Dear friends and readers,
Strongly recommended film: Even the rain
It’s the story of a group of people trying to make a film: they are the individuals we are to see history/politics through. They are come to Bolivia to make a film where they expose the horrific open cruelty/brutality of Columbus and his henchman to the local Indians; the parallel story is they find themselves hiring Indians and just local people, most of whom who are living in abject poverty. Just at that time the gov’t has given a multinational all the rights to the water in the country, and the people find they can’t get water; all their pipes are broken. They make something like $40 a year ($2 a day) on average and the company proposes to put up the price 300%. The members of the company are this liberal group who mean to expose the injustice that once was openly brutal and exists today too (not aimed directly at bodies), and are shown to be themselves exploiting these Indians in the same (if more mild way).
The company is welcomed by the leaders of the city and the conversation and ways of life (for example in eating) makes explicit all the parallels.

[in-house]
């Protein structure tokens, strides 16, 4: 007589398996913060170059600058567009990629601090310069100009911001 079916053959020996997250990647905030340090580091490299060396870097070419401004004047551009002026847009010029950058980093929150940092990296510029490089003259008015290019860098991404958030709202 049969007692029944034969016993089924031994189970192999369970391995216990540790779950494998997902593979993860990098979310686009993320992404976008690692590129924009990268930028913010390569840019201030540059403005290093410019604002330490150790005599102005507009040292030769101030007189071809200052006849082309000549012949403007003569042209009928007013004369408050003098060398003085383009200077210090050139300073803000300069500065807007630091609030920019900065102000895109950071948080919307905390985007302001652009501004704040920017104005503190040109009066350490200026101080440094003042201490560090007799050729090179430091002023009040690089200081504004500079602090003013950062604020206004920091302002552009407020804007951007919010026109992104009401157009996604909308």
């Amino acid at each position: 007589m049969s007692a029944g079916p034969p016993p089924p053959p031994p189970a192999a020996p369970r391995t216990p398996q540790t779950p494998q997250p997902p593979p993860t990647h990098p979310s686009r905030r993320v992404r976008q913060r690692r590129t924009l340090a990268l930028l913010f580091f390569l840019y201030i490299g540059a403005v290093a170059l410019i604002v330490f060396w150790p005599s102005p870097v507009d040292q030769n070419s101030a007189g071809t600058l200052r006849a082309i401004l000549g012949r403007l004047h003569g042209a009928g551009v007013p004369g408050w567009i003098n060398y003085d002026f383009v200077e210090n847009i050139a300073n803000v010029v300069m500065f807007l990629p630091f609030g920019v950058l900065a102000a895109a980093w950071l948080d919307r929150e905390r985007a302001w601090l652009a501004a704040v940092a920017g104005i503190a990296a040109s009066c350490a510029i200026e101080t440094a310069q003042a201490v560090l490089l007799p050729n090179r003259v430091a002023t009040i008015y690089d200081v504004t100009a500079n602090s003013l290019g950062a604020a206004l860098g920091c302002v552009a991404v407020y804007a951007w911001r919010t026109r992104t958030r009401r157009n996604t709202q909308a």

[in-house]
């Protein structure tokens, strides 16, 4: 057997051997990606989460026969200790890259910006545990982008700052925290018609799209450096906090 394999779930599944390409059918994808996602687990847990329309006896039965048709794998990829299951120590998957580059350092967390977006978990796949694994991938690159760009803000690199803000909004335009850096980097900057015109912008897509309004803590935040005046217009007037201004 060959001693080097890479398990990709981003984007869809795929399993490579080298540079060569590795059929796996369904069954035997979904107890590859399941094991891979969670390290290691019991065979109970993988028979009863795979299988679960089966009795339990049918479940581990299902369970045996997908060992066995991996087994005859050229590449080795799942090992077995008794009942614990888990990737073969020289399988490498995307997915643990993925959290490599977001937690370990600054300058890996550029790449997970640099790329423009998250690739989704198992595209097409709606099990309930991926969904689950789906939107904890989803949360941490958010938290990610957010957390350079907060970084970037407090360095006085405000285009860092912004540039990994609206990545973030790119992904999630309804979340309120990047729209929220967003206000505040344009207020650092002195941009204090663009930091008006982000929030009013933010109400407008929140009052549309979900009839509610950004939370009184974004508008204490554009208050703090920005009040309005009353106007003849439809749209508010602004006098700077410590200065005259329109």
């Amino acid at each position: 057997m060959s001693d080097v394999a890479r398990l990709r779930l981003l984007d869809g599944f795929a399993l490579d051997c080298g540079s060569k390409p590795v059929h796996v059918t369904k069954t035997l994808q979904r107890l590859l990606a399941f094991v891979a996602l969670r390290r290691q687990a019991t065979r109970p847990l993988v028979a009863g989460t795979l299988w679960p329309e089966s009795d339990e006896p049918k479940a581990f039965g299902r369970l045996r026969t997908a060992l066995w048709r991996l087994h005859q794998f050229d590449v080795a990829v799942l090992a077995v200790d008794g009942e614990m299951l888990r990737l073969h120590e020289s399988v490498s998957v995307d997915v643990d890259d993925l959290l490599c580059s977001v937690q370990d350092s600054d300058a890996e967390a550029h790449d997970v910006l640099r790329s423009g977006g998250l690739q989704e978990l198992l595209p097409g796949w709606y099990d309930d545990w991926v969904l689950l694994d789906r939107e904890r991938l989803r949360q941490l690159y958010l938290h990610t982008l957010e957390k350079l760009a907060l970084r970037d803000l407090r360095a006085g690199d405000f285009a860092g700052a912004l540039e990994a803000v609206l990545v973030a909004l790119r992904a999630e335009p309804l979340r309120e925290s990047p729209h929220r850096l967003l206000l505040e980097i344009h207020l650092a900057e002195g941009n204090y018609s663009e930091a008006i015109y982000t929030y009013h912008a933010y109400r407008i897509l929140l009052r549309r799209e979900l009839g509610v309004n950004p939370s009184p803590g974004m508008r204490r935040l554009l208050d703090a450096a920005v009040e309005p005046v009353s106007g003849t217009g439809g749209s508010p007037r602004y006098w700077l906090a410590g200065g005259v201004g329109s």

We see people murdered, maimed, beaten, and (offstage are told about) tortured in the streets, vast parts of the city destroyed as we see destruction; in the film story we see torture (the Indians in the film are burnt to death, parts of their bodies chopped off when they don’t produce gold, won’t work like animals) on location stages.
The people win out over the establishment for the moment by fighting back; that is, the multinational decides it’s not worth it and gets out. The way the people win iss by insisting violently, which is the only way they can do it — physically on holding onto their water supply as it’s physically being taken from them, backed by armed militia. The native people do this because they need it. It’s not a matter of some “entitlement” coming to you, but water itself. Like air.
The moral of the piece: unless you are violent and take back whatever it is that is taken from you, you will lose it. Peaceful demonstrations don’t hack it. We have an example of this this week: a huge demonstration in London against the brutal cuts, and the Tories go on to pass the legislation and implement it.
Even the Rain is done in the modern strongly realistic or verisimilitude style. From the point of view of self-reflexive art it’s also remarkable: we sometimes watch the film making through the camera film; we can’t always at first tell if the actors are playing their roles in the film or are being themselves.
As history/politics art film it’s also worth seeing — for the the use of flashbacks and montage (though there is, tellingly, little voice-over – they are trying to be commercial and move forward as action-adventure heroism too).
Here’s another fine blog review about it.
A film we ought to support by going there and then writing about it.